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INDUSTRIAL | Manufacturing / Farm & Construction Machinery Manufacturing

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Founded Year



Acquired | Acquired

About Denis Cimaf

Denis Cimaf specializes in the development of high-efficiency industrial brushcutters.

Denis Cimaf Headquarter Location

211 Rue Notre Dame

Roxton Falls, Quebec, J0H 1E0,


1 450-548-7007

Latest Denis Cimaf News

Ohio court rules in favor of DENIS CIMAF

Apr 23, 2019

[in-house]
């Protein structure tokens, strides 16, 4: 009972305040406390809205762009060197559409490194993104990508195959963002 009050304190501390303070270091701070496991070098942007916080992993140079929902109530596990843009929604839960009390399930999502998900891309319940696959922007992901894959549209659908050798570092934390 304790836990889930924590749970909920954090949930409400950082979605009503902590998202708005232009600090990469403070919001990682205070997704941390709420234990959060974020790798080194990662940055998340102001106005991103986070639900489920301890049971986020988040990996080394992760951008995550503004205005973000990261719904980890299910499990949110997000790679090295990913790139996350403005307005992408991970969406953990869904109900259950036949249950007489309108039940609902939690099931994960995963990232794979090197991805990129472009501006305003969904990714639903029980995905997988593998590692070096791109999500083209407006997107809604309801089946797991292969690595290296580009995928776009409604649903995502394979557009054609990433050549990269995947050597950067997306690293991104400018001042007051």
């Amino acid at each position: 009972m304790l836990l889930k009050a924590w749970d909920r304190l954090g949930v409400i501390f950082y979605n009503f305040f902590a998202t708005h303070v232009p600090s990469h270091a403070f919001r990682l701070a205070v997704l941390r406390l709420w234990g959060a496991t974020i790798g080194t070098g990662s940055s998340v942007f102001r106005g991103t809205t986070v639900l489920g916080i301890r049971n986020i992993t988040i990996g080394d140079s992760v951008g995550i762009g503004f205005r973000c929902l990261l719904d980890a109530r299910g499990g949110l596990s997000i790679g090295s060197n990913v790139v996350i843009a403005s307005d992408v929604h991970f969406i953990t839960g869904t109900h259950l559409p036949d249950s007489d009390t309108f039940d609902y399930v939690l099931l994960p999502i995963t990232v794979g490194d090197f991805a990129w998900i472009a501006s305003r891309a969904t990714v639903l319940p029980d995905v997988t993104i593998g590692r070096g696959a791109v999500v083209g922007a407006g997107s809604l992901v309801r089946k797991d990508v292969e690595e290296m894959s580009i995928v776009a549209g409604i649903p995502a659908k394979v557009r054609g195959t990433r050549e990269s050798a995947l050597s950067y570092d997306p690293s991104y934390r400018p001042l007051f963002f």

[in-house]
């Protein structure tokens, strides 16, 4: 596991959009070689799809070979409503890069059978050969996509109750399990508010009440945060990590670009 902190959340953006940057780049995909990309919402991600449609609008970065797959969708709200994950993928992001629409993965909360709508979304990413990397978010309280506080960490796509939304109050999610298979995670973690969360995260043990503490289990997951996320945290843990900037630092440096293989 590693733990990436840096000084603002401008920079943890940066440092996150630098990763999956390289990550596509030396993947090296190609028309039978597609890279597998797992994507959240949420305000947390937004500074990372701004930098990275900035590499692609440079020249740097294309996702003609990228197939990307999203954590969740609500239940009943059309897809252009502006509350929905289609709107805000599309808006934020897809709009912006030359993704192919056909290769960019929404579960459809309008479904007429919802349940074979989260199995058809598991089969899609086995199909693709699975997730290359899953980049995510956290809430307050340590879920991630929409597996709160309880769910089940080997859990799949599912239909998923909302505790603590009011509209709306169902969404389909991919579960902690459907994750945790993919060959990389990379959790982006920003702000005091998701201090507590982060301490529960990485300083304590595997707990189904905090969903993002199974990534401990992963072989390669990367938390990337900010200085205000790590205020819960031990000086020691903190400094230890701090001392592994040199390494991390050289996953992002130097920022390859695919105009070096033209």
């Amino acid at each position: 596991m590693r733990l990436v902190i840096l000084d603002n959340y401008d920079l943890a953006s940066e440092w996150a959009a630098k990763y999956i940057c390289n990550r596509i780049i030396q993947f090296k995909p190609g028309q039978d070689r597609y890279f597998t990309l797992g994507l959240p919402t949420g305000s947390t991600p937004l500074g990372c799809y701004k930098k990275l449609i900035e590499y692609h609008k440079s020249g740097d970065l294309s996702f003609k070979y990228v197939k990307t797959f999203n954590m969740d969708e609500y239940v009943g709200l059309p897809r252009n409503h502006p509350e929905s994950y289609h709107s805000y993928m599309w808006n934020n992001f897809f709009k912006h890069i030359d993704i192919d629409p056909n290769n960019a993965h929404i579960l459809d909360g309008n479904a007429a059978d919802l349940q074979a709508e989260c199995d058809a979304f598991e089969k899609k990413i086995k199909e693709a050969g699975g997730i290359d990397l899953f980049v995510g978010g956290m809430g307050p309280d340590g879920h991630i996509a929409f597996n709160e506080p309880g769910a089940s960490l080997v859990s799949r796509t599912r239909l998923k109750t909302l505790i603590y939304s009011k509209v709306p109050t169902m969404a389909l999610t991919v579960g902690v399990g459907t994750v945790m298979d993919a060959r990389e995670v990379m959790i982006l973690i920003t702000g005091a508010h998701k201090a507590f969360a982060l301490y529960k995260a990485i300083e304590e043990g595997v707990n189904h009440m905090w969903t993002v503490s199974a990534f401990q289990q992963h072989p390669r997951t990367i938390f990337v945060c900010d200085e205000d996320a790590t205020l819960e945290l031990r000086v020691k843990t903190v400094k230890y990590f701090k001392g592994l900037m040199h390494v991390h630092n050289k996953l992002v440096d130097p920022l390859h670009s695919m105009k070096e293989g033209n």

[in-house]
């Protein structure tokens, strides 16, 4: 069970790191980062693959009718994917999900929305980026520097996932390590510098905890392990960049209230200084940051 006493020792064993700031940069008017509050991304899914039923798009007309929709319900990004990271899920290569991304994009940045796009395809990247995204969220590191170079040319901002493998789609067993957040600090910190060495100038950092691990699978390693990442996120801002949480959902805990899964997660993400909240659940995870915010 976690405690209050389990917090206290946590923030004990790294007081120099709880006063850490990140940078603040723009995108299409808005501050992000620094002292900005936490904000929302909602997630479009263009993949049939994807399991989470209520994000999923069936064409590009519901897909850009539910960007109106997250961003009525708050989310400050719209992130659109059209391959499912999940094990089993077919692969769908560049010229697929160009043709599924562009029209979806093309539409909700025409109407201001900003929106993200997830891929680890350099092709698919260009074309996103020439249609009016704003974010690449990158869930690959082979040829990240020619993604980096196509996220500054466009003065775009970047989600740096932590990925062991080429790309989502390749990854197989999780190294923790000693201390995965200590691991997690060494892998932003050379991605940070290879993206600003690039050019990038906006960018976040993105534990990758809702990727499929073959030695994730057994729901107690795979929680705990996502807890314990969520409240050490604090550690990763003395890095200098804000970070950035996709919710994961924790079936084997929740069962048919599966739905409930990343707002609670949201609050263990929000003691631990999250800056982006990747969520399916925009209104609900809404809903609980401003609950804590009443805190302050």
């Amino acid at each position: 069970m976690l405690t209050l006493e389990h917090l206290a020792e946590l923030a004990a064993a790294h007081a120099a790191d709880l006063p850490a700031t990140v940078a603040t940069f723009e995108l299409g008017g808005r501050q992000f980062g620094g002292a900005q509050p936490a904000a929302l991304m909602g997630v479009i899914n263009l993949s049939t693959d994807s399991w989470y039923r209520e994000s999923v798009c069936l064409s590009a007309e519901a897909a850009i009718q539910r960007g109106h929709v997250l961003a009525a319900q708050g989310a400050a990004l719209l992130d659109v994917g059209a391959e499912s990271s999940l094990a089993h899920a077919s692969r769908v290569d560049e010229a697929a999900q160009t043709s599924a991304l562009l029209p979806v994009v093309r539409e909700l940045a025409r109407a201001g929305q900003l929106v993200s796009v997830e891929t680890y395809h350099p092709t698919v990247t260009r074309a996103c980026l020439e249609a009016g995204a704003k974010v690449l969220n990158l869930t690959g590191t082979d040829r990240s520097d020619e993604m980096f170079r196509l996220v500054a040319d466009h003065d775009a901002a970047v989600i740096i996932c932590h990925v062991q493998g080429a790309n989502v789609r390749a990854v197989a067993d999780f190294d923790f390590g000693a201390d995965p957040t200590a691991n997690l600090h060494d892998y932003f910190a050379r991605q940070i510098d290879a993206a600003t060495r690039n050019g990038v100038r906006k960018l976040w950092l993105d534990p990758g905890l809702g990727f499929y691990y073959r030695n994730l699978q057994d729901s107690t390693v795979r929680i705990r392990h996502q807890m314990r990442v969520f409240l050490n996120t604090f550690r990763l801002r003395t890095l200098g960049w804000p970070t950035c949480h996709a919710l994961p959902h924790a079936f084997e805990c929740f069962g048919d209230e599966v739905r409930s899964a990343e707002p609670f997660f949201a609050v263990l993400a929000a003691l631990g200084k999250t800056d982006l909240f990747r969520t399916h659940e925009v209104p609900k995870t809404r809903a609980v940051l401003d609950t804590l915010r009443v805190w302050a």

Ohio court rules in favor of DENIS CIMAF The company sued Fecon Inc. in December 2017, alleging it infringed on DENIS CIMAF’s patent. Morbark LLC of Winn, Michigan, and its wholly-owned subsidiary, DENIS CIMAF Inc . of Roxton Falls, Québec, have announced that the U.S. District Court for the Southern District of Ohio has ruled in DENIS CIMAF’s favor. The court issued an order on claim construction in the company’s favor in the matter of DENIS CIMAF Inc. v. Fecon Inc.  DENIS CIMAF, prior to its 2018 acquisition by Morbark LLC, filed this litigation in December 2017, alleging that Fecon Inc.’s brush cutting heads and protective guards infringe DENIS CIMAF’s U.S. Patent No. 6,764,035. The parties disputed the meaning of four claim terms, and after submitting briefs in support of their proposed claim constructions, the court held a claim construction hearing on March 19, 2019. The order issued by the court adopts DENIS CIMAF’s positions on all four of the disputed claim terms, finding that no construction is needed for three of the terms and adopting DENIS CIMAF’s proposed construction for the fourth term as consistent with the plain and ordinary meaning of the claim language. “DENIS CIMAF Inc.’s founder, Laurent Denis, was a pioneer in the unique design of the cutting head technology outlined in the patent and used to protect and extend the life of the cutting tool,” notes David A. Herr, the CEO of Morbark, in a news release. “It was this entrepreneurial spirit, innovation and pride in its industry-leading products that attracted us to DENIS CIMAF, and we will continue this action against Fecon Inc., as well as aggressively pursue all other offending parties to protect our intellectual property.” Morbark has been manufacturing equipment for more than 60 years. The company and its affiliate brands, Rayco, DENIS CIMAF and Boxer Equipment, produce a full line of brush chippers, stump cutters, mini skid steers, forestry mulchers, aerial trimmers, whole tree and biomass chippers, flails, horizontal and tub grinders, sawmill equipment, material handling systems and mulcher head attachments for excavators, backhoes and skid steers. Epiroc announced it has appointed Jon Torpy as general manager and president of Epiroc USA LLC effective May 1. Torpy brings 15 years of leadership experience with Stockholm-based Epiroc and predecessor Atlas Copco, and 20 years of overall industry experience. In his new role, Torpy will lead the U.S. customer center of Epiroc, which supplies drill rigs, rock excavation and construction equipment and tools. The company also provides service and technology solutions for automation and interoperability. According to the company, Torpy was a leader in advancing the Epiroc autonomous drill program during his tenure as vice president of marketing for Epiroc’s drilling solutions division. “Jon’s strategic mindset and outstanding industry track record make him well suited to deliver on our Epiroc vision of becoming and remaining the customer’s first choice in the United States,” Jose Sanchez, president of the Epiroc Drilling Solutions division, says. Torpy joined Ingersoll-Rand Drilling Solutions in 1999 as an application engineer. After the acquisition of the Drilling Solutions division by Atlas Copco, now Epiroc, Torpy became regional manager, Latin America and Canada. He then held positions as district manager at the U.S Customer Center in Denver and business line manager, drilling solutions before moving into his most recent vice president of marketing role with Drilling Solutions in Garland, Texas. Since growing up in a copper mining camp in Cuajone, Peru, Torpy has spent most of his life as part of the mining community. In 1999, he graduated from Montana Tech with a bachelor’s degree in mining and mineral engineering. He also graduated from the TIO International Executive Program at the Stockholm School of Economics. “I’m excited to work with our committed people to be the strongest partner for our U.S. customers,” Torpy says. “By staying true to our core values of innovation, commitment and collaboration, we will provide customers with the performance they need to succeed today and the technology to lead in the future.” A recently released analysis by the Associated General Contractors of America found 38 states added construction jobs between March 2018 and March 2019, while construction employment increased in 29 states between February and March, according to data from the U.S. Department of Labor . Association officials say the widespread gains show demand for workers remains strong and urge federal officials to enact immigration reforms to boost the supply of qualified workers. “Although construction has added jobs in many states at a higher rate than the private sector as a whole in the past year, the record number of job openings at the end of February shows contractors would add even more workers if they could,” says Ken Simonson, AGC’s chief economist, in a news release. “There is no sign of a let-up in the demand for construction workers.” Texas added the most construction jobs over the year (28,300 jobs, 3.9 percent), followed by California (24,500 jobs, 2.9 percent), Florida (24,100 jobs, 4.5 percent), Arizona (16,800 jobs, 10.8 percent) and West Virginia (15,800 jobs, 44.6 percent). West Virginia added the highest percentage of construction jobs over 12 months, followed by Nevada (14.2 percent, 12,400 jobs), Wyoming (11.6 percent, 2,300 jobs), Alaska (10.9 percent, 1,700 jobs) and Arizona. Construction employment reached a record high in five states: New York, Oregon, Texas, Utah and Washington. Eleven states and the District of Columbia shed construction jobs over the latest 12 months, while construction employment was unchanged in Nebraska. The largest job loss took place in Louisiana (-7,900 jobs, -5.2 percent), followed by Illinois (-4,700 jobs, -2.1 percent), South Carolina (-4,400 jobs, -4.2 percent) and Missouri (-4,300 jobs, -3.5 percent). Vermont had the steepest percentage loss of construction jobs over the 12-month span (-7.8 percent, -1,200 jobs), followed by Maine (-6.7 percent, -2,000 jobs), Louisiana, the District of Columbia (-5.9 percent, -800 jobs), South Carolina and Missouri. Among the 29 states with one-month construction job gains between February and March, Washington added the largest number and percentage (14,800 jobs, 6.6 percent). Other states adding large numbers of construction employees included California (9,400 jobs, 1.1 percent), Texas (5,100 jobs, 0.7 percent), Florida (3,800 jobs, 1.1 percent), Minnesota (2,800 jobs, 2.2 percent) and New York (2,700 jobs, 0.7 percent). Minnesota added the second-highest percentage of construction jobs for the month, followed by Nevada (2.1 percent, 2,100 jobs) and Arkansas (2.1 percent, 1,100 jobs). Construction employment decreased from February to March in 18 states and D.C. and was unchanged in Maine, Montana and New Hampshire. Pennsylvania lost the most construction jobs for the month (-1,800 jobs, -0.7 percent), followed by Illinois (-1,600 jobs, -0.7 percent), Kentucky (-1,200 jobs, -1.5 percent) and Nebraska (-1,100 jobs, -2 percent). Vermont had the largest percentage loss (-2.1 percent, -300 jobs), followed by Nebraska, D.C. (-1.9 percent, 300 jobs) and Kentucky. Association officials say the record number of job openings in construction indicates the urgency of putting in place a way for contractors to bring qualified guest workers into the country, coupled with strict safeguards for American jobs and reduced incentives for individuals to enter the country illegally. They are calling on Congress and the president to enact legislation such as the recently introduced Workforce for an Expanding Economy Act. “Contractors are struggling to find enough qualified workers to hire in order to keep pace with the ongoing demand for construction,” says Stephen E. Sandherr, the association’s chief executive officer. “Allowing employers to bring in guest workers for positions that can’t be filled otherwise will help keep the economy expanding.” View the state employment data by  rank  and  state , as well as the state employment  map , on AGC’s website. The U.S. Department of Labor’s Occupational Safety and Health Administration (OSHA) has cited framing contractor Navy Contractors Inc. for willfully exposing employees to fall hazards at residential construction sites in Royersford, Collegeville, and Center Valley, Pennsylvania. The company, based in North Arlington, New Jersey, faces $603,850 in penalties. OSHA initiated inspections at the three jobsites after inspectors saw employees performing framing work without fall protection. OSHA cited the company for failing to provide fall protection equipment and training, improper use of ladders, deficiencies in walking/working surfaces and inadequate fire protection. At the Royersford site, Navy Contractors Inc. operated as a subcontractor under the supervision of a controlling general contractor, the New York City-based Blue Lion Ventures Inc., which was doing business as Storm Guard of Ches-Mont Inc. in Pottstown, Pennsylvania. OSHA also cited the general contractor for failing to provide fall protection. OSHA previously inspected Navy Contractors Inc.’s worksites and determined in two of the inspections that the company willfully disregarded their obligation to provide fall protection. “Knowingly and repeatedly ignoring fall protection requirements places workers at risk for serious or fatal injuries,” says Jean Kulp, the Allentown, Pennsylvania area director for OSHA, in a news release. “All construction employers, regardless of their contracting status, are legally required to comply with regulations to protect workers’ safety and health.” The company has 15 business days from receipt of the  citations  and  proposed   penalties  to comply, request an informal conference with OSHA’s area director or contest the findings before the independent  Occupational Safety and Health Commission . The  U.S. Environmental Protection Agency  (EPA) has issued a broad new rule that strengthens the agency’s ability to rigorously review an expansive list of asbestos products that are no longer on the market before they could be sold again in the U.S. The EPA says this closes a 30-year-old loophole that allowed old asbestos uses and products to come back to the market without any reviews or restrictions from EPA. This broad new rule will give EPA the authority to prohibit the use of certain products or put in place restrictions to protect public health. This action does not alter the prohibitions made in a 1989 partial ban. “Prior to this new rule, EPA did not have the ability to prevent or restrict certain asbestos products from being reintroduced into the market,” says EPA Administrator Andrew Wheeler in a news release. “This new rule, combined with our ongoing risk evaluations, gives us unprecedented authorities to protect public health from domestic and imported asbestos products and gives us the ability to prohibit asbestos products from entering or reentering the market.” “Today, we are following the laws Congress gave us to close the door on certain asbestos products to prevent them from returning to the marketplace without EPA’s review,” says Alexandra Dapolito Dunn, the EPA office of chemical safety and pollution prevention assistant administrator. “This historic step will add to the protections already in place to prevent the American public from experiencing the adverse health effects of asbestos.” The new rule means products like asbestos vinyl floor tiles, insulation and other building materials, as well as some clothing and manufacturing products containing asbestos, cannot be imported, produced or sold in the U.S. before EPA reviews them and puts in place any necessary restrictions, including prohibiting such use. The EPA says these actions complement its ongoing risk evaluation of a handful of very limited, still ongoing uses in the U.S., which EPA is taking under the Frank R. Lautenberg Chemical Safety for the 21st Safety Act, which amends the Toxic Substances Control Act (TSCA). EPA says addressing limited, ongoing uses of asbestos is one of its top priorities. The agency is reviewing ongoing uses of asbestos as one of the first 10 chemicals selected for risk evaluation under the amended TSCA. The evaluation of the risks associated with ongoing uses of asbestos is required under TSCA section 6. If EPA finds unreasonable risk, the agency will take prompt action to address those risks, which could include restricting or banning other asbestos uses in products. The risk evaluation and subsequent steps will ensure that asbestos uses in products not covered by the 1989 partial ban or today’s final rule are evaluated. EPA says it is committed to a transparent and open process to finalize the asbestos risk evaluation using sound science on the timetable established by Congress. A list of items included in the EPA’s risk evaluation can be seen  here . This final action takes effect 60 days after publication in the Federal Register. The final rule and supporting documents will be published in the Federal Register and available under docket identification number (ID) EPA-HQ-OPPT-2018-0159 at Learn more about asbestos at .